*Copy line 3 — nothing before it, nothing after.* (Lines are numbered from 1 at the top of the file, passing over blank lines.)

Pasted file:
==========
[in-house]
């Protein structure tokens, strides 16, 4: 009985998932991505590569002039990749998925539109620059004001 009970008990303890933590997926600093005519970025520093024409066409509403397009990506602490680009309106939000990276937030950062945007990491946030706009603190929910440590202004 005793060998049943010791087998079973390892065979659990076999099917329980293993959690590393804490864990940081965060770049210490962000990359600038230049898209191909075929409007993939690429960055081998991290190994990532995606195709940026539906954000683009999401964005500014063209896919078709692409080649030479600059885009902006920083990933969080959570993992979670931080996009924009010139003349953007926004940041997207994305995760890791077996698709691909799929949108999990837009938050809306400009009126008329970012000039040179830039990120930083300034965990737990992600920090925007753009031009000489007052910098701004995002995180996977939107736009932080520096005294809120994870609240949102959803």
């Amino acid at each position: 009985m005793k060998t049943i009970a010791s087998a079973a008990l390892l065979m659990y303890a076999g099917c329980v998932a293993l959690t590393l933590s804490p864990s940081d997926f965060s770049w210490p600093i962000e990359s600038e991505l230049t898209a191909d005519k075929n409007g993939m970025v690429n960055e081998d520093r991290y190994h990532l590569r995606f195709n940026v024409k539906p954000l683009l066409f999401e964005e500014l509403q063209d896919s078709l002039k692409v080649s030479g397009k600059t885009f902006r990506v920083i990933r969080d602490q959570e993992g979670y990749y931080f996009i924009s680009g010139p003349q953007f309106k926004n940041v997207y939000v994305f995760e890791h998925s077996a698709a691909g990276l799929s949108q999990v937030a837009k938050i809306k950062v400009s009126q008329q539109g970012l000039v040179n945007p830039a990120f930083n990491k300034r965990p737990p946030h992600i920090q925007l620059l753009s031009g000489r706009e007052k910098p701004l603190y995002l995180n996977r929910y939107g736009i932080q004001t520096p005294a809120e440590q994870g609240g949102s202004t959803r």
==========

């Amino acid at each position: 009985m005793k060998t049943i009970a010791s087998a079973a008990l390892l065979m659990y303890a076999g099917c329980v998932a293993l959690t590393l933590s804490p864990s940081d997926f965060s770049w210490p600093i962000e990359s600038e991505l230049t898209a191909d005519k075929n409007g993939m970025v690429n960055e081998d520093r991290y190994h990532l590569r995606f195709n940026v024409k539906p954000l683009l066409f999401e964005e500014l509403q063209d896919s078709l002039k692409v080649s030479g397009k600059t885009f902006r990506v920083i990933r969080d602490q959570e993992g979670y990749y931080f996009i924009s680009g010139p003349q953007f309106k926004n940041v997207y939000v994305f995760e890791h998925s077996a698709a691909g990276l799929s949108q999990v937030a837009k938050i809306k950062v400009s009126q008329q539109g970012l000039v040179n945007p830039a990120f930083n990491k300034r965990p737990p946030h992600i920090q925007l620059l753009s031009g000489r706009e007052k910098p701004l603190y995002l995180n996977r929910y939107g736009i932080q004001t520096p005294a809120e440590q994870g609240g949102s202004t959803r």